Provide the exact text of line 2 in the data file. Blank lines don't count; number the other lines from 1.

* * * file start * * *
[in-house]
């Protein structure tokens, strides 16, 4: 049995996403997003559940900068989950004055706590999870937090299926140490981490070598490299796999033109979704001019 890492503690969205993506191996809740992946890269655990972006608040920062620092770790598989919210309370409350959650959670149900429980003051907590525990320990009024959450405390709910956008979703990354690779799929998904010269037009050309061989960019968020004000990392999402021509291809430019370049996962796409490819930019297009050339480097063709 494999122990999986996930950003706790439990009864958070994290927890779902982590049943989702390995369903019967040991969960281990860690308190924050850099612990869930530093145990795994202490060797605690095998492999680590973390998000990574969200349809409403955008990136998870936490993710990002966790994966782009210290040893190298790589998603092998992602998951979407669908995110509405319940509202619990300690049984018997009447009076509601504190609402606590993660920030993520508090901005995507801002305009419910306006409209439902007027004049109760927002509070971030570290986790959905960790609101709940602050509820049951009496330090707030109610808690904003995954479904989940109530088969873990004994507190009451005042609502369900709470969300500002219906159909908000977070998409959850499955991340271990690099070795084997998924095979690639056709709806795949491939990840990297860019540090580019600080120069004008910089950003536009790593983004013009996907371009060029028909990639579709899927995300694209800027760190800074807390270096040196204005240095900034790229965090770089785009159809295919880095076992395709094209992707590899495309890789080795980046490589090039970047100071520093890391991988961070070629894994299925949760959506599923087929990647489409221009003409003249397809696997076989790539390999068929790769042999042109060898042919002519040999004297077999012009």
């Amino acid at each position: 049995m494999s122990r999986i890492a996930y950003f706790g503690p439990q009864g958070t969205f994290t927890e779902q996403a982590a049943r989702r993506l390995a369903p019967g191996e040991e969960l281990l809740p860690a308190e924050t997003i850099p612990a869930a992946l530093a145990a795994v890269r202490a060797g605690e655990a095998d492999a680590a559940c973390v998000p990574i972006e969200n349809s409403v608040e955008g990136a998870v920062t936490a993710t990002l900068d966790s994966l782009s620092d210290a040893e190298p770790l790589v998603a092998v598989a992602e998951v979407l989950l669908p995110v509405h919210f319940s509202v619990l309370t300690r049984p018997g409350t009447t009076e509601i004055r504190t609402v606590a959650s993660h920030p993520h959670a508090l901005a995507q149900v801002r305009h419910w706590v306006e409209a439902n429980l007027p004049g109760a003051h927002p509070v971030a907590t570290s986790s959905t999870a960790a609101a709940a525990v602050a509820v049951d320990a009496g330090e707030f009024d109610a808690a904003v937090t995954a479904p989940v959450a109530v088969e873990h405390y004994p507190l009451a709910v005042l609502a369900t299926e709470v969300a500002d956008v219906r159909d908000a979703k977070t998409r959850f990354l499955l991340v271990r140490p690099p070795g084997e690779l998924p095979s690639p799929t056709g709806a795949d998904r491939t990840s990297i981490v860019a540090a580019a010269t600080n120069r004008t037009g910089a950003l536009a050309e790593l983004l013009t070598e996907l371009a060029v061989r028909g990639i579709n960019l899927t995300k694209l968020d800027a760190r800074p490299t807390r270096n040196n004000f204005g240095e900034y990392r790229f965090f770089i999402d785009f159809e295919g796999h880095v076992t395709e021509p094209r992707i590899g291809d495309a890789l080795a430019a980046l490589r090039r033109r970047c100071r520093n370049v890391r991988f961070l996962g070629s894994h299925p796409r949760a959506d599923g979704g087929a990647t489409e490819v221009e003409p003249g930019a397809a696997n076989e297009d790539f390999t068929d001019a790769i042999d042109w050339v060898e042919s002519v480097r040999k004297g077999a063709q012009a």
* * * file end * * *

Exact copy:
């Protein structure tokens, strides 16, 4: 049995996403997003559940900068989950004055706590999870937090299926140490981490070598490299796999033109979704001019 890492503690969205993506191996809740992946890269655990972006608040920062620092770790598989919210309370409350959650959670149900429980003051907590525990320990009024959450405390709910956008979703990354690779799929998904010269037009050309061989960019968020004000990392999402021509291809430019370049996962796409490819930019297009050339480097063709 494999122990999986996930950003706790439990009864958070994290927890779902982590049943989702390995369903019967040991969960281990860690308190924050850099612990869930530093145990795994202490060797605690095998492999680590973390998000990574969200349809409403955008990136998870936490993710990002966790994966782009210290040893190298790589998603092998992602998951979407669908995110509405319940509202619990300690049984018997009447009076509601504190609402606590993660920030993520508090901005995507801002305009419910306006409209439902007027004049109760927002509070971030570290986790959905960790609101709940602050509820049951009496330090707030109610808690904003995954479904989940109530088969873990004994507190009451005042609502369900709470969300500002219906159909908000977070998409959850499955991340271990690099070795084997998924095979690639056709709806795949491939990840990297860019540090580019600080120069004008910089950003536009790593983004013009996907371009060029028909990639579709899927995300694209800027760190800074807390270096040196204005240095900034790229965090770089785009159809295919880095076992395709094209992707590899495309890789080795980046490589090039970047100071520093890391991988961070070629894994299925949760959506599923087929990647489409221009003409003249397809696997076989790539390999068929790769042999042109060898042919002519040999004297077999012009």